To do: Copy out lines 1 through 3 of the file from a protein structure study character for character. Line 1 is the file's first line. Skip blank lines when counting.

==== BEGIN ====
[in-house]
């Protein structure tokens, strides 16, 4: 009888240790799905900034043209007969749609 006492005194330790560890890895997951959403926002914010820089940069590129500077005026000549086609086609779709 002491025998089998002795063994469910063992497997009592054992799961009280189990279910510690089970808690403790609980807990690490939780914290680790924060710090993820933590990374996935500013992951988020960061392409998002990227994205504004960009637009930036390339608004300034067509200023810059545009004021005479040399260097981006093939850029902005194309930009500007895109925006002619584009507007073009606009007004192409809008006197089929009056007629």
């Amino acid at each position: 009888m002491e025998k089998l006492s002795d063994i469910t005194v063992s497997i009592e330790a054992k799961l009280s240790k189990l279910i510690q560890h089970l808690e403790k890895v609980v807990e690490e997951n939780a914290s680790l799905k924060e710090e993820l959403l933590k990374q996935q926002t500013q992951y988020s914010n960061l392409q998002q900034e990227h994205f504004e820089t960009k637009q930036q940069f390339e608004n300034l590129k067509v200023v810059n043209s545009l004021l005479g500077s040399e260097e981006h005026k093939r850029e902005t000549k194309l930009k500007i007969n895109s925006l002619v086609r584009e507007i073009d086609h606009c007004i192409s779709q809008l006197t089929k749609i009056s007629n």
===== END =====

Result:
[in-house]
């Protein structure tokens, strides 16, 4: 009888240790799905900034043209007969749609 006492005194330790560890890895997951959403926002914010820089940069590129500077005026000549086609086609779709 002491025998089998002795063994469910063992497997009592054992799961009280189990279910510690089970808690403790609980807990690490939780914290680790924060710090993820933590990374996935500013992951988020960061392409998002990227994205504004960009637009930036390339608004300034067509200023810059545009004021005479040399260097981006093939850029902005194309930009500007895109925006002619584009507007073009606009007004192409809008006197089929009056007629």
């Amino acid at each position: 009888m002491e025998k089998l006492s002795d063994i469910t005194v063992s497997i009592e330790a054992k799961l009280s240790k189990l279910i510690q560890h089970l808690e403790k890895v609980v807990e690490e997951n939780a914290s680790l799905k924060e710090e993820l959403l933590k990374q996935q926002t500013q992951y988020s914010n960061l392409q998002q900034e990227h994205f504004e820089t960009k637009q930036q940069f390339e608004n300034l590129k067509v200023v810059n043209s545009l004021l005479g500077s040399e260097e981006h005026k093939r850029e902005t000549k194309l930009k500007i007969n895109s925006l002619v086609r584009e507007i073009d086609h606009c007004i192409s779709q809008l006197t089929k749609i009056s007629n």